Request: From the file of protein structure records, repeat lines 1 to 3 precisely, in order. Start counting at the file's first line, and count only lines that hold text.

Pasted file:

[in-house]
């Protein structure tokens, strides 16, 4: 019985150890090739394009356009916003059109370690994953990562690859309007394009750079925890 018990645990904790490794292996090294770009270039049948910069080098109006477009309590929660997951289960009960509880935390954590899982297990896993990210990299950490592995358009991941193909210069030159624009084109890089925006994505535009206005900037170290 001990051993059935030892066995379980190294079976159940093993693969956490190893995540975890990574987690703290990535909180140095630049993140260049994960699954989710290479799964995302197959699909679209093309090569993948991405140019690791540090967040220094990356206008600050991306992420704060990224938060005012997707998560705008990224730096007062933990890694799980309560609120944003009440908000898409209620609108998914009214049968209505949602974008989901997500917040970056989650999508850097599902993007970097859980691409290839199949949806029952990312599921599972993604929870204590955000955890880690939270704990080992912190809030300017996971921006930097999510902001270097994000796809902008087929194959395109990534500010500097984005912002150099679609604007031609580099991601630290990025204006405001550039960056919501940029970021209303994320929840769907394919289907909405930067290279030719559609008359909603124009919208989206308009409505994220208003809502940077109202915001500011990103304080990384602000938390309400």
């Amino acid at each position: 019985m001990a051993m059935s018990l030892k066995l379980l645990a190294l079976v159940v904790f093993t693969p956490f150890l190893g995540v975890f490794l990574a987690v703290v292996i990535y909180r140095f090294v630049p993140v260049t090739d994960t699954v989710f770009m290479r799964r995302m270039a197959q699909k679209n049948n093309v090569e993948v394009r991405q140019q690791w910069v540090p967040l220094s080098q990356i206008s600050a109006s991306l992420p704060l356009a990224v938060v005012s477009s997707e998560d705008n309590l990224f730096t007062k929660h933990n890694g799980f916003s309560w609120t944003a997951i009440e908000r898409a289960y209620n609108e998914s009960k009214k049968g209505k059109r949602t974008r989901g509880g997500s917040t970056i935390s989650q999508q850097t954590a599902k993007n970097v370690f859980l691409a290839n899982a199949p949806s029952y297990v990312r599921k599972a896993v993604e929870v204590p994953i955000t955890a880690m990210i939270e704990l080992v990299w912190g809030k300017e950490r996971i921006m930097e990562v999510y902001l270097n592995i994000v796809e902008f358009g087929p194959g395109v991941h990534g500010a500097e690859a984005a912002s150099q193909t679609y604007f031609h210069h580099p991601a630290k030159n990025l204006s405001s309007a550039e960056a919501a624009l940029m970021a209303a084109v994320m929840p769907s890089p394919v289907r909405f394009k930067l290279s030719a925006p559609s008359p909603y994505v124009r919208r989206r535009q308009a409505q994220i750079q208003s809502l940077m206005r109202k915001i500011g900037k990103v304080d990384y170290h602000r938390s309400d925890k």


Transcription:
[in-house]
């Protein structure tokens, strides 16, 4: 019985150890090739394009356009916003059109370690994953990562690859309007394009750079925890 018990645990904790490794292996090294770009270039049948910069080098109006477009309590929660997951289960009960509880935390954590899982297990896993990210990299950490592995358009991941193909210069030159624009084109890089925006994505535009206005900037170290 001990051993059935030892066995379980190294079976159940093993693969956490190893995540975890990574987690703290990535909180140095630049993140260049994960699954989710290479799964995302197959699909679209093309090569993948991405140019690791540090967040220094990356206008600050991306992420704060990224938060005012997707998560705008990224730096007062933990890694799980309560609120944003009440908000898409209620609108998914009214049968209505949602974008989901997500917040970056989650999508850097599902993007970097859980691409290839199949949806029952990312599921599972993604929870204590955000955890880690939270704990080992912190809030300017996971921006930097999510902001270097994000796809902008087929194959395109990534500010500097984005912002150099679609604007031609580099991601630290990025204006405001550039960056919501940029970021209303994320929840769907394919289907909405930067290279030719559609008359909603124009919208989206308009409505994220208003809502940077109202915001500011990103304080990384602000938390309400």
């Amino acid at each position: 019985m001990a051993m059935s018990l030892k066995l379980l645990a190294l079976v159940v904790f093993t693969p956490f150890l190893g995540v975890f490794l990574a987690v703290v292996i990535y909180r140095f090294v630049p993140v260049t090739d994960t699954v989710f770009m290479r799964r995302m270039a197959q699909k679209n049948n093309v090569e993948v394009r991405q140019q690791w910069v540090p967040l220094s080098q990356i206008s600050a109006s991306l992420p704060l356009a990224v938060v005012s477009s997707e998560d705008n309590l990224f730096t007062k929660h933990n890694g799980f916003s309560w609120t944003a997951i009440e908000r898409a289960y209620n609108e998914s009960k009214k049968g209505k059109r949602t974008r989901g509880g997500s917040t970056i935390s989650q999508q850097t954590a599902k993007n970097v370690f859980l691409a290839n899982a199949p949806s029952y297990v990312r599921k599972a896993v993604e929870v204590p994953i955000t955890a880690m990210i939270e704990l080992v990299w912190g809030k300017e950490r996971i921006m930097e990562v999510y902001l270097n592995i994000v796809e902008f358009g087929p194959g395109v991941h990534g500010a500097e690859a984005a912002s150099q193909t679609y604007f031609h210069h580099p991601a630290k030159n990025l204006s405001s309007a550039e960056a919501a624009l940029m970021a209303a084109v994320m929840p769907s890089p394919v289907r909405f394009k930067l290279s030719a925006p559609s008359p909603y994505v124009r919208r989206r535009q308009a409505q994220i750079q208003s809502l940077m206005r109202k915001i500011g900037k990103v304080d990384y170290h602000r938390s309400d925890k």